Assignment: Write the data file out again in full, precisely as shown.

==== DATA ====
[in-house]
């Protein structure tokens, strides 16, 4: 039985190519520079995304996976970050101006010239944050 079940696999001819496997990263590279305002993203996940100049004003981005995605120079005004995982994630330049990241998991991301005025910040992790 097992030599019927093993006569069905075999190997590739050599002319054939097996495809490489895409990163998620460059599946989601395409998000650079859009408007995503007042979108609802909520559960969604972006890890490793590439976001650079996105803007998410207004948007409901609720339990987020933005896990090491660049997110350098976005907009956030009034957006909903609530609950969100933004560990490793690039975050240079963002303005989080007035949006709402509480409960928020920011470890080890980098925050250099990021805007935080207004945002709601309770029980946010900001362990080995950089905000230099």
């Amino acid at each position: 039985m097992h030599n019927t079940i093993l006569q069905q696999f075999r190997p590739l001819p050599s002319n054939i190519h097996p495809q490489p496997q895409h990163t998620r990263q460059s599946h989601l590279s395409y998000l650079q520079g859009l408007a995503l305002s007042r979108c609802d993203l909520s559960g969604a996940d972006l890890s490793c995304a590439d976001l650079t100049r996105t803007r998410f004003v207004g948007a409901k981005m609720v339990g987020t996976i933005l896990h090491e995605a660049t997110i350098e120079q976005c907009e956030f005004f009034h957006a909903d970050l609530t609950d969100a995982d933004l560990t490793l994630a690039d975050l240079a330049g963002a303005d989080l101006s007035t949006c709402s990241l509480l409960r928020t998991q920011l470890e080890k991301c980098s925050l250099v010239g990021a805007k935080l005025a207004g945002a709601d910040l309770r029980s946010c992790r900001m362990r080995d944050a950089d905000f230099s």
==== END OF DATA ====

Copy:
[in-house]
């Protein structure tokens, strides 16, 4: 039985190519520079995304996976970050101006010239944050 079940696999001819496997990263590279305002993203996940100049004003981005995605120079005004995982994630330049990241998991991301005025910040992790 097992030599019927093993006569069905075999190997590739050599002319054939097996495809490489895409990163998620460059599946989601395409998000650079859009408007995503007042979108609802909520559960969604972006890890490793590439976001650079996105803007998410207004948007409901609720339990987020933005896990090491660049997110350098976005907009956030009034957006909903609530609950969100933004560990490793690039975050240079963002303005989080007035949006709402509480409960928020920011470890080890980098925050250099990021805007935080207004945002709601309770029980946010900001362990080995950089905000230099």
């Amino acid at each position: 039985m097992h030599n019927t079940i093993l006569q069905q696999f075999r190997p590739l001819p050599s002319n054939i190519h097996p495809q490489p496997q895409h990163t998620r990263q460059s599946h989601l590279s395409y998000l650079q520079g859009l408007a995503l305002s007042r979108c609802d993203l909520s559960g969604a996940d972006l890890s490793c995304a590439d976001l650079t100049r996105t803007r998410f004003v207004g948007a409901k981005m609720v339990g987020t996976i933005l896990h090491e995605a660049t997110i350098e120079q976005c907009e956030f005004f009034h957006a909903d970050l609530t609950d969100a995982d933004l560990t490793l994630a690039d975050l240079a330049g963002a303005d989080l101006s007035t949006c709402s990241l509480l409960r928020t998991q920011l470890e080890k991301c980098s925050l250099v010239g990021a805007k935080l005025a207004g945002a709601d910040l309770r029980s946010c992790r900001m362990r080995d944050a950089d905000f230099s």